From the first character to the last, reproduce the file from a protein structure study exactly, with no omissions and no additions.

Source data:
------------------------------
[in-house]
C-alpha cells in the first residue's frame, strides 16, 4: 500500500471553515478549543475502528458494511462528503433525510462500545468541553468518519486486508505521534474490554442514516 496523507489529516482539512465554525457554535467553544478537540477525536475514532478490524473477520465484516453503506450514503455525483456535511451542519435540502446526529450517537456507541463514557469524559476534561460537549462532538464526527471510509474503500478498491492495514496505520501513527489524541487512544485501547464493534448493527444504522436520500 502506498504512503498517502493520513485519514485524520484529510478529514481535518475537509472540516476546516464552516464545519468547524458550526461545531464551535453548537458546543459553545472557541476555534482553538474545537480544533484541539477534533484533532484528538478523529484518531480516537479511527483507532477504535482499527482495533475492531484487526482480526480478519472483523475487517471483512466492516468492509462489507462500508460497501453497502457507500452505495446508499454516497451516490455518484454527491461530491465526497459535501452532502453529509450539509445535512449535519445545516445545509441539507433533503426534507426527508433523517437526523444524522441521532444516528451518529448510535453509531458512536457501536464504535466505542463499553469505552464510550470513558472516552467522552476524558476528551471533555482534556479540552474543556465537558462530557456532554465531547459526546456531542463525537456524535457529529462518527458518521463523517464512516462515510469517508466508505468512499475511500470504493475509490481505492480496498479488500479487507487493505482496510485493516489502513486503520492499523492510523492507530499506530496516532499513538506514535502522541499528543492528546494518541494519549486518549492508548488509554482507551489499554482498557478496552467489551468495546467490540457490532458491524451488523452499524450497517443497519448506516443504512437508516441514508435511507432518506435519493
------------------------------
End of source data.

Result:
[in-house]
C-alpha cells in the first residue's frame, strides 16, 4: 500500500471553515478549543475502528458494511462528503433525510462500545468541553468518519486486508505521534474490554442514516 496523507489529516482539512465554525457554535467553544478537540477525536475514532478490524473477520465484516453503506450514503455525483456535511451542519435540502446526529450517537456507541463514557469524559476534561460537549462532538464526527471510509474503500478498491492495514496505520501513527489524541487512544485501547464493534448493527444504522436520500 502506498504512503498517502493520513485519514485524520484529510478529514481535518475537509472540516476546516464552516464545519468547524458550526461545531464551535453548537458546543459553545472557541476555534482553538474545537480544533484541539477534533484533532484528538478523529484518531480516537479511527483507532477504535482499527482495533475492531484487526482480526480478519472483523475487517471483512466492516468492509462489507462500508460497501453497502457507500452505495446508499454516497451516490455518484454527491461530491465526497459535501452532502453529509450539509445535512449535519445545516445545509441539507433533503426534507426527508433523517437526523444524522441521532444516528451518529448510535453509531458512536457501536464504535466505542463499553469505552464510550470513558472516552467522552476524558476528551471533555482534556479540552474543556465537558462530557456532554465531547459526546456531542463525537456524535457529529462518527458518521463523517464512516462515510469517508466508505468512499475511500470504493475509490481505492480496498479488500479487507487493505482496510485493516489502513486503520492499523492510523492507530499506530496516532499513538506514535502522541499528543492528546494518541494519549486518549492508548488509554482507551489499554482498557478496552467489551468495546467490540457490532458491524451488523452499524450497517443497519448506516443504512437508516441514508435511507432518506435519493